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Church Treasurer's receipts for
Music Committee's receipts not
April 1, 1889, $205.45. Paid to Prof. W. W. Beman, Ch. Treasurer, $210.00.
MISS H. M. SPALDING, Treas. 106.87 WOMAN'S FOREIGN MISSION SOCIETY.
and Jackson in the interest of State
Church and S. S. Benevolent
Woman's Home and Foreign Mis
Receipts for year ending March 31, 1889, $34.50.
2 Total benevolent contributions....
Total contributions for all objects $3645.71
April 1,'88, to April 1,'89.8 30 47
From the Esther concerts..$194 61
To supplies sent missionaries 74 30 Sunday evening collections. $108 31
Whole amount contributed..$104 77
ANNUAL REPORT OF SUNDAY SCHOOL.
No. of officers..
Olney Memorial 136.50
SUMMARY OF CHURCH TREASURER'S
A New Idea.
It has been proposed that for the present year a new plan be adopted for raising the amount of money usually provided by the Ladies' Society. These good ladies, and in particular one or two of them, have given of their time, strength and money; their husbands and immediate friends have aided; entertainments, fairs, and the like have been provided with much effort, and the results have not seemed to justify the sacrifice made by these sisters and the few upon whom the greater part of the burden fell. It is believed that the church, as a whole, S School col. for State S. S. work..$ 39.38 will be glad to try a new plan for Foreign Miss.... 16.41 the coming year. The ladies will, 19.73 at the time of their usual flower fes11.56 tival, the first week in May, instead 16.41 of this invite the membership of the 28.60 church and congregation to come to 34.52 the parlors of the church, bringing 29.00 with them an envelope having the 14.75 name of the giver and enclosing the amount or a pledge of the amount they will give during the year to come for the expenses which the The idea is to give directly thus ladies are accustomed to provide for. what you feel it is worth to you to be relieved of the trouble and expense of the usual fairs, festivals and entertainments of the year. Several of the members have already pledged $5 and $10 each toward the carrying out of this new idea. What THE LADIES' SOCIETY. do you think of it? What will you Received from April 1, 1888, to do toward it?
137 96 66
277 04 A considerable portion of this deficit will be met if subscriptions pledged last June are fully paid up. The report is made for the fifteen months preceding April 1, 1889twelve months receipts at the same rate amount to $2,669.16. The receipts of the church have largely increased over previous years, but the increase in the necessary expenses renders needful the utmost care in the management of the church finances. A little carelessness on the Balance on hand, March 31, 1889, 41.25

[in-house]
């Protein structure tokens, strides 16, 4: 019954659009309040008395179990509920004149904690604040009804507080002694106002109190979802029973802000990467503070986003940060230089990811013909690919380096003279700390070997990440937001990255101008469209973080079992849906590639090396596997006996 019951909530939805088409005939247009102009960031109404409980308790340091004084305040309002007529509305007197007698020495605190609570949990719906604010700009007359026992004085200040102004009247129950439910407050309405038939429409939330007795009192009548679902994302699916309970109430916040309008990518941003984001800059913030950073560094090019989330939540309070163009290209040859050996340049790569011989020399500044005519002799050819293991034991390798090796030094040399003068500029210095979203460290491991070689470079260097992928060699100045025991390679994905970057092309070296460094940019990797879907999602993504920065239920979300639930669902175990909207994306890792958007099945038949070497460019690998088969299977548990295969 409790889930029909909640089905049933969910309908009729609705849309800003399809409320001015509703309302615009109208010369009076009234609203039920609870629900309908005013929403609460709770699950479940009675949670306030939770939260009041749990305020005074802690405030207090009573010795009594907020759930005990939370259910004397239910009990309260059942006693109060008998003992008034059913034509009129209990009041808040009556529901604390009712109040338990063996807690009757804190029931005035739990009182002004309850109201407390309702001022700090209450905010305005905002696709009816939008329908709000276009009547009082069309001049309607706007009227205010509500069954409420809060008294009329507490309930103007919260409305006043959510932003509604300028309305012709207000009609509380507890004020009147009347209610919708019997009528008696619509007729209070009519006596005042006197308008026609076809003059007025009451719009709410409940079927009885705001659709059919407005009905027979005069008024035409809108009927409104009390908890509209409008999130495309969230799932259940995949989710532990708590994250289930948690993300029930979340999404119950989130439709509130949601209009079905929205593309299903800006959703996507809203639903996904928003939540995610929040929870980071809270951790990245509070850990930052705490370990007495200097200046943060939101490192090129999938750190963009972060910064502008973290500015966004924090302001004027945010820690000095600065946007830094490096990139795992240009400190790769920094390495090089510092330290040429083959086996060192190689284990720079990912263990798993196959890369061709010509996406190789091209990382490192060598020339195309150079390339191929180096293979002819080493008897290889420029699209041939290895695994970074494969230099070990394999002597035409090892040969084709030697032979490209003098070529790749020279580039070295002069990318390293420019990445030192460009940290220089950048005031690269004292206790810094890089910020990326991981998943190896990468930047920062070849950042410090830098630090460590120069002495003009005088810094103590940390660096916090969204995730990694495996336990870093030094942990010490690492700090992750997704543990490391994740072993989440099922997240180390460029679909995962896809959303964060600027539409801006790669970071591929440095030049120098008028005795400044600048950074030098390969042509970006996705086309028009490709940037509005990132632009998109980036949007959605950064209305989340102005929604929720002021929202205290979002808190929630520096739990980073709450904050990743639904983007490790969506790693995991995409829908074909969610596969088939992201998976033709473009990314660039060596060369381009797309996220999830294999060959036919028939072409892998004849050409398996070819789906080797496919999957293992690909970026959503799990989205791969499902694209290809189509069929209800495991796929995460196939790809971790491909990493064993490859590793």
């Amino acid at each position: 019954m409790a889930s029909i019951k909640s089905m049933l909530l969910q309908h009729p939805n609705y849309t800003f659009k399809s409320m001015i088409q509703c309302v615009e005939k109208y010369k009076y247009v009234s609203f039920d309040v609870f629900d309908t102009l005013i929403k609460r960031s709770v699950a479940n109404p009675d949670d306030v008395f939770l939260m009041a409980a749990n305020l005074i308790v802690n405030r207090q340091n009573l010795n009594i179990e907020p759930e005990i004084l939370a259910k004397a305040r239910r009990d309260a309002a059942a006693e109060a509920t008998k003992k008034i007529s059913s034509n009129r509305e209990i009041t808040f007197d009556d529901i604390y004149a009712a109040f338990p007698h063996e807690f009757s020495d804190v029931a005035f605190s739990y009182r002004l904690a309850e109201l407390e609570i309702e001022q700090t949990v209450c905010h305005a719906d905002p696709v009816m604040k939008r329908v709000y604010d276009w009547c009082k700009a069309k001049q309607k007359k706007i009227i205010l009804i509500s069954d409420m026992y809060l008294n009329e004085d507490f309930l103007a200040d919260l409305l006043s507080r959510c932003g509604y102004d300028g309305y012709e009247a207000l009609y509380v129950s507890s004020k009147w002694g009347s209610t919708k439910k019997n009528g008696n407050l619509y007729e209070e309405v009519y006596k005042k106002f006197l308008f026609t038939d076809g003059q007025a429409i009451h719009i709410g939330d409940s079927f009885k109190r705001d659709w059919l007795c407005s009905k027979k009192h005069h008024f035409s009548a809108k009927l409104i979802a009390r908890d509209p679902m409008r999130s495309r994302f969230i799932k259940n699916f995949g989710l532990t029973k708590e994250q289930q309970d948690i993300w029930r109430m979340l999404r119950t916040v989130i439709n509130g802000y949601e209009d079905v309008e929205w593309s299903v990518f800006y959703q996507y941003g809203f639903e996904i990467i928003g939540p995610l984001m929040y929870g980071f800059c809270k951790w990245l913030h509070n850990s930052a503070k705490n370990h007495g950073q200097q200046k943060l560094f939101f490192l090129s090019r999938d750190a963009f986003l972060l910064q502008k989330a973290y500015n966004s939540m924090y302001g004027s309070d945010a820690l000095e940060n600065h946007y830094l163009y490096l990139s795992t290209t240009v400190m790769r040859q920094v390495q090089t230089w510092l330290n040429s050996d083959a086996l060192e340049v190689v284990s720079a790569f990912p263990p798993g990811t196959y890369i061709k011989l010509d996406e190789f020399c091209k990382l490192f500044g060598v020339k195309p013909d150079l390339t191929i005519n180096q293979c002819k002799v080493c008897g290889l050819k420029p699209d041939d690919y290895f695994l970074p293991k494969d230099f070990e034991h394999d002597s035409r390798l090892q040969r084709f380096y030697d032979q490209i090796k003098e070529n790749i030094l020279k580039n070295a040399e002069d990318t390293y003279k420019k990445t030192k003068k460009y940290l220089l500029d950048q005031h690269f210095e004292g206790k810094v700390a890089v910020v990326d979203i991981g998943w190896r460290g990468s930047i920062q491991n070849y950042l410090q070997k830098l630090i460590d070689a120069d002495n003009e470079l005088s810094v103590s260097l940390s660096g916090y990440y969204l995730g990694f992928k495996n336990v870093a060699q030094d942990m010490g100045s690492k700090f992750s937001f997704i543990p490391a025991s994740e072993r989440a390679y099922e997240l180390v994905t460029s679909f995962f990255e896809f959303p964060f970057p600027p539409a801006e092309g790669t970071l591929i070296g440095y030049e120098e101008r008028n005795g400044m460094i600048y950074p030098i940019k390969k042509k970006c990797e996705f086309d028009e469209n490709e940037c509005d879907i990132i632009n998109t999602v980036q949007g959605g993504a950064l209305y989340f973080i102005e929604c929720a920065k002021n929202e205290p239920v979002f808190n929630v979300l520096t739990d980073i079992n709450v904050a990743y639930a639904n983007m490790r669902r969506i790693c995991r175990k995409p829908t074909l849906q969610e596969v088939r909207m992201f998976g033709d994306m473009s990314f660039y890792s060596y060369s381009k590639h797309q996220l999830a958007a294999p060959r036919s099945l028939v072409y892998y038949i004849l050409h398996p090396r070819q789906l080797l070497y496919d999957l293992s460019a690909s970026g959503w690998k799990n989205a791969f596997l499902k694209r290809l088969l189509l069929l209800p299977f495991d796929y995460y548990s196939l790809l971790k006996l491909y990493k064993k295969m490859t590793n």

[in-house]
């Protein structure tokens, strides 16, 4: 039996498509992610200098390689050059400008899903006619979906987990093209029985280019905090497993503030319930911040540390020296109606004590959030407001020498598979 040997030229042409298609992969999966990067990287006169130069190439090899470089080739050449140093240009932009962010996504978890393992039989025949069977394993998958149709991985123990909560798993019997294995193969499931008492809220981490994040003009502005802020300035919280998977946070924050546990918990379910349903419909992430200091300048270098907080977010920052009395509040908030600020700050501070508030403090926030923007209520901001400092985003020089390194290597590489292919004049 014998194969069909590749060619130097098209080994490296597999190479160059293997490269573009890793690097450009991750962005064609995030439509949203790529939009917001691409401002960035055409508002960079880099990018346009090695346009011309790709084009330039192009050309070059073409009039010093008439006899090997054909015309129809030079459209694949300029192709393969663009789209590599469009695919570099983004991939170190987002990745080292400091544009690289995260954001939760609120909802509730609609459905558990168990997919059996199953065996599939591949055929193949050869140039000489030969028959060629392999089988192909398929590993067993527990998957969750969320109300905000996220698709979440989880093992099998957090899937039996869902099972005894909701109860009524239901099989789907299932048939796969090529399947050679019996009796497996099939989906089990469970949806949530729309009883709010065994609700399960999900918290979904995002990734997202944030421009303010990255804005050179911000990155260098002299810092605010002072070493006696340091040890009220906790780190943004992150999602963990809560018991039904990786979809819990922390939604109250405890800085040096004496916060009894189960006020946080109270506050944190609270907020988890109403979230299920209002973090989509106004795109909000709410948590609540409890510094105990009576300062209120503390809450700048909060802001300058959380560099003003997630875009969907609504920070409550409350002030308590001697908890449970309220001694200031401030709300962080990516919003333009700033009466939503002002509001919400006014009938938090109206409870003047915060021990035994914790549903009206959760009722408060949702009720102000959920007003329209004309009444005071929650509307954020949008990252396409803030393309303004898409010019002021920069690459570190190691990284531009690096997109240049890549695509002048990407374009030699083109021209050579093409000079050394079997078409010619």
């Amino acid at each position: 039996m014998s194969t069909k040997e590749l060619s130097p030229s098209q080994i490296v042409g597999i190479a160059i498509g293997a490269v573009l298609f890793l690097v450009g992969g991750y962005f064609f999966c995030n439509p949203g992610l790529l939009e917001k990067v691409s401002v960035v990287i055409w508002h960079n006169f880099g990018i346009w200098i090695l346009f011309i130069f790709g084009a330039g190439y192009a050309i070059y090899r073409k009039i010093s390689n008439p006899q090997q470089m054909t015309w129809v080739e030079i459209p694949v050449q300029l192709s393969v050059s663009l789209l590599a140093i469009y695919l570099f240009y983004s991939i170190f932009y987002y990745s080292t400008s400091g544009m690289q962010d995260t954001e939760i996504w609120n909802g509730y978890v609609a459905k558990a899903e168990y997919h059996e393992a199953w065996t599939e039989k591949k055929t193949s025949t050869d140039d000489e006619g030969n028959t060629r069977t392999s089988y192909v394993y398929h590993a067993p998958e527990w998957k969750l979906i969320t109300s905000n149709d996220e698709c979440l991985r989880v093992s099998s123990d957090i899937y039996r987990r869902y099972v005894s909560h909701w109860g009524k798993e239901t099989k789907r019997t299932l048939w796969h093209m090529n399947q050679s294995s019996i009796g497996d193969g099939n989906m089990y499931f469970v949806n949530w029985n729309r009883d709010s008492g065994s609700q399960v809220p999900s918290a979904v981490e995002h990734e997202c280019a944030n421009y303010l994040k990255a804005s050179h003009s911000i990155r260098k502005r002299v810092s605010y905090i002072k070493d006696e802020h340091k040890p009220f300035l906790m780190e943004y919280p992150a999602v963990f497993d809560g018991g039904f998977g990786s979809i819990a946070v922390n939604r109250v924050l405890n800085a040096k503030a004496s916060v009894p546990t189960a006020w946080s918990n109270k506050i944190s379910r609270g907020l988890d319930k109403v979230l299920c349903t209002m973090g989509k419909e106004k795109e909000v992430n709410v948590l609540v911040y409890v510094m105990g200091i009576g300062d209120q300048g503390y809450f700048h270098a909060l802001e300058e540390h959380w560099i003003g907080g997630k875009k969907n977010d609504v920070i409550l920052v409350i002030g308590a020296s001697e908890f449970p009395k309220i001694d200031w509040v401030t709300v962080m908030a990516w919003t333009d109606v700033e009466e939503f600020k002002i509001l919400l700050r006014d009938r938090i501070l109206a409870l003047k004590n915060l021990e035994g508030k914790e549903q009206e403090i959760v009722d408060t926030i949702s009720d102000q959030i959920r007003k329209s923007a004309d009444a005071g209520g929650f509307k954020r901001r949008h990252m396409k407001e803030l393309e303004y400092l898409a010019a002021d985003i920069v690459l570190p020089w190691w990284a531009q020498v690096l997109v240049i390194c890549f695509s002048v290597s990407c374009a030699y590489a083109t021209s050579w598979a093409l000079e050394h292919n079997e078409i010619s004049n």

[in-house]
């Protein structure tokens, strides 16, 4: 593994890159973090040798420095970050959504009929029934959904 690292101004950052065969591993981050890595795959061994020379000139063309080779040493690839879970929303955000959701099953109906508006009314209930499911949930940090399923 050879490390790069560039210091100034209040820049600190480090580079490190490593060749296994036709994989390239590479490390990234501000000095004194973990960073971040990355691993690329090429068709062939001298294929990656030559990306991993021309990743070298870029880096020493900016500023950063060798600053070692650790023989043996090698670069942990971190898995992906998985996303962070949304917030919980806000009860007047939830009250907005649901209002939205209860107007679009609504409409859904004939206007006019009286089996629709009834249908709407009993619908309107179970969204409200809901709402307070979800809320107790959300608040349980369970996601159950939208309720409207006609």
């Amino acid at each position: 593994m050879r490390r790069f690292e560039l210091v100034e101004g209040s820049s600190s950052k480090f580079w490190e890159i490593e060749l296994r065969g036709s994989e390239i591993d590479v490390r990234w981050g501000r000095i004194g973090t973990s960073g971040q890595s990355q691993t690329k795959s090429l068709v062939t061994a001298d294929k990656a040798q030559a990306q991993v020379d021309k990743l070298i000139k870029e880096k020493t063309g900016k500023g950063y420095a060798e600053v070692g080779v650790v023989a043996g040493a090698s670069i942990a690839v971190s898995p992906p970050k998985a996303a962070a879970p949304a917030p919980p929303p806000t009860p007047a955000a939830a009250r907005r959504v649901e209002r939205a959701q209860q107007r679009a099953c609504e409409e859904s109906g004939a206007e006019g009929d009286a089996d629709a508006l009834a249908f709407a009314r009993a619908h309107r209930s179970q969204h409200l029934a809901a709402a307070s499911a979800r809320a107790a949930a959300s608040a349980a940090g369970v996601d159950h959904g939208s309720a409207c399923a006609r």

part of the subscribers in the payment of their pledges seriously em barasses the treasurer.
For the five benevolent objects...$103.49
No. 7 Ann Street, north side of Court House, a complete line
AT MRS. E, A. HOYT'S NEW MILLINERY STORE, Nne of Fall Millinery and flair Goods at Bottom Prices.
All kinds of Hair Work done in the latest Fashions. Call and give her a trial order and be convinced that IT IS THE PLACE to get your MILLINERY and HAIR GOODS in the city. Remember the place, No. 7 Ann St., north of Court House. MRS. E. A. HOYT.
HOUSE DECORATING AND SIGN
70 SOUTH MAIN STREET.
Eisele's Marble and Granite Works.
IMPORTED AND AMERICAN GRANITES,
And all kinds of Cemetery Work.
Shop Cor. of Detroit and Catherine Sts.
PIANOS, ORGANS, JACOB LAUBENGAYER,
Fresh and Salt Meats,
Sausages of all kinds,
Tallow, Lard, Etc. TELEPHONE 50.
No. 55 SOUTH MAIN ST., ANN ARBOR, MICH.
SEWING MACHINE Ann Arbor Steam Planing Mill.
No. 25 SOUTH FOURTH
Stone Lime, Water Lime, Cement JAMES R. BACH,
Calcined Plaster, Plastering Hair, Brick,
and all kinds of Wood and Coal.
16 HURON STREET.
OFFICE, No. 36 EAST HURON ST. REAL ESTATE.
MISS C. KAPP,
No. 6 WEST ANN STREET.
Livery, Hack and Baggage Line.
(In the rear of Edward Duffy's Grocery Store.) Orders for Trains, Parties, Weddings, Funerals, etc., Promptly Attended to.
1 East Liberty Street. Telephone No. 108.
ANN ARBOR, MICH.
E. A. CALKINS & SON, W. B. WARNER,
34 SOUTH STATE STREET, 24 STATE STREET.
ANN ARBOR, MICH.
Cheapest Place in the City.
The Father to His Son.
Your life now lies open before you,